To learn more about Responsible Data for Children, visit or contact rd4c [at] To join the RD4C conversation and be alerted to future releases, subscribe at this link.”

Can We Track COVID-19 and Protect Privacy at the Same Time?

Sue Halpern at the New Yorker: “…Location data are the bread and butter of “ad tech.” They let marketers know you recently shopped for running shoes, are trying to lose weight, and have an abiding affection for kettle corn. Apps on cell phones emit a constant trail of longitude and latitude readings, making it possible to follow consumers through time and space. Location data are often triangulated with other, seemingly innocuous slivers of personal information—so many, in fact, that a number of data brokers claim to have around five thousand data points on almost every American. It’s a lucrative business—by at least one estimate, the data-brokerage industry is worth two hundred billion dollars. Though the data are often anonymized, a number of studies have shown that they can be easily unmasked to reveal identities—names, addresses, phone numbers, and any number of intimacies.

As Buckee knew, public-health surveillance, which serves the community at large, has always bumped up against privacy, which protects the individual. But, in the past, public-health surveillance was typically conducted by contract tracing, with health-care workers privately interviewing individuals to determine their health status and trace their movements. It was labor-intensive, painstaking, memory-dependent work, and, because of that, it was inherently limited in scope and often incomplete or inefficient. (At the start of the pandemic, there were only twenty-two hundred contact tracers in the country.)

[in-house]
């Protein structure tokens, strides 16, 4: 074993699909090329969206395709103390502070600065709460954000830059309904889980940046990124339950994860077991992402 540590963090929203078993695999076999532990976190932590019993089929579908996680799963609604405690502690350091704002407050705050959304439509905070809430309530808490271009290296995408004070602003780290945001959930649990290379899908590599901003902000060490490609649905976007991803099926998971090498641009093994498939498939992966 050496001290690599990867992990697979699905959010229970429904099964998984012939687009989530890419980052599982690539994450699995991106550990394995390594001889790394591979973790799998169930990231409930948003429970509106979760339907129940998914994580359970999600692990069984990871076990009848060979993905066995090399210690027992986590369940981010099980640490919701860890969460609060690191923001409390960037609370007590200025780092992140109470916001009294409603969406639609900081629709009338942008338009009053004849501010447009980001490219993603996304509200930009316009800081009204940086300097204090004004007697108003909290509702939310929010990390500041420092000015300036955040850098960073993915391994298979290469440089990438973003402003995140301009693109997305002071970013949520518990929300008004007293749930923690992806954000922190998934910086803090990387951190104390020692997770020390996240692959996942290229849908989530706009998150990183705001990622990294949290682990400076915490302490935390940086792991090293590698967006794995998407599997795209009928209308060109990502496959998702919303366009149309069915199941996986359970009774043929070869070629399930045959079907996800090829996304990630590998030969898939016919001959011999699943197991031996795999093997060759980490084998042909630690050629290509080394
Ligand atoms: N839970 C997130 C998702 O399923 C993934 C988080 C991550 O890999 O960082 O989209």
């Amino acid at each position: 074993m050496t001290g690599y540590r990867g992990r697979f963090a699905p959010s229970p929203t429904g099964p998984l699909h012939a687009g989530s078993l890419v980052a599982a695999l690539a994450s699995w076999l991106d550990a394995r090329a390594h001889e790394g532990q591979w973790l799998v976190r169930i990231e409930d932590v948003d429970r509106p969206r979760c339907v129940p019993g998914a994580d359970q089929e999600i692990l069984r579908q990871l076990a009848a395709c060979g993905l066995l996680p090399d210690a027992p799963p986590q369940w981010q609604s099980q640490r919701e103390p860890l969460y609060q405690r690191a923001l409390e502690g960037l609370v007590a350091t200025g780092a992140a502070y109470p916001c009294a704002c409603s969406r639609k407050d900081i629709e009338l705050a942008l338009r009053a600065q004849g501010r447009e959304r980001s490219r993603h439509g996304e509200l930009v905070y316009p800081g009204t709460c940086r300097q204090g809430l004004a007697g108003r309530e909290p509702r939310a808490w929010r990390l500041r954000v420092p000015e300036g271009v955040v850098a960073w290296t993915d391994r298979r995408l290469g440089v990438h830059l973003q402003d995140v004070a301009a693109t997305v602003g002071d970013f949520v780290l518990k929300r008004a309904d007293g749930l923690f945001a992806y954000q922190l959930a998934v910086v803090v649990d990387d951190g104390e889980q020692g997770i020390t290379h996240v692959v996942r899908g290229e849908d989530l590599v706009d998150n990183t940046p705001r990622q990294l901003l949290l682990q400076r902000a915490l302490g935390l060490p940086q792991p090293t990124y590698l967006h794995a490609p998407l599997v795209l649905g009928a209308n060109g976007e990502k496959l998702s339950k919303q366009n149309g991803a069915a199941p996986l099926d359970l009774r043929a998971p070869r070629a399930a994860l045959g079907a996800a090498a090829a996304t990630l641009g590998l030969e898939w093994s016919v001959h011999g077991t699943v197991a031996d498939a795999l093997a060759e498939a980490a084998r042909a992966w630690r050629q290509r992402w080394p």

Digital technologies, which work at scale, instantly provide detailed information culled from security cameras, license-plate readers, biometric scans, drones, G.P.S. devices, cell-phone towers, Internet searches, and commercial transactions. They can be useful for public-health surveillance in the same way that they facilitate all kinds of spying by governments, businesses, and malign actors. South Korea, which reported its first covid-19 case a month after the United States, has achieved dramatically lower rates of infection and mortality by tracking citizens with the virus via their phones, car G.P.S. systems, credit-card transactions, and public cameras, in addition to a robust disease-testing program. Israel enlisted Shin Bet, its secret police, to repurpose its terrorist-tracking protocols.  China programmed government-installed cameras to point at infected people’s doorways to monitor their movements….(More)”.

‘For good measure’: data gaps in a big data world

Paper by Sarah Giest & Annemarie Samuels: “Policy and data scientists have paid ample attention to the amount of data being collected and the challenge for policymakers to use and utilize it. However, far less attention has been paid towards the quality and coverage of this data specifically pertaining to minority groups. The paper makes the argument that while there is seemingly more data to draw on for policymakers, the quality of the data in combination with potential known or unknown data gaps limits government’s ability to create inclusive policies. In this context, the paper defines primary, secondary, and unknown data gaps that cover scenarios of knowingly or unknowingly missing data and how that is potentially compensated through alternative measures.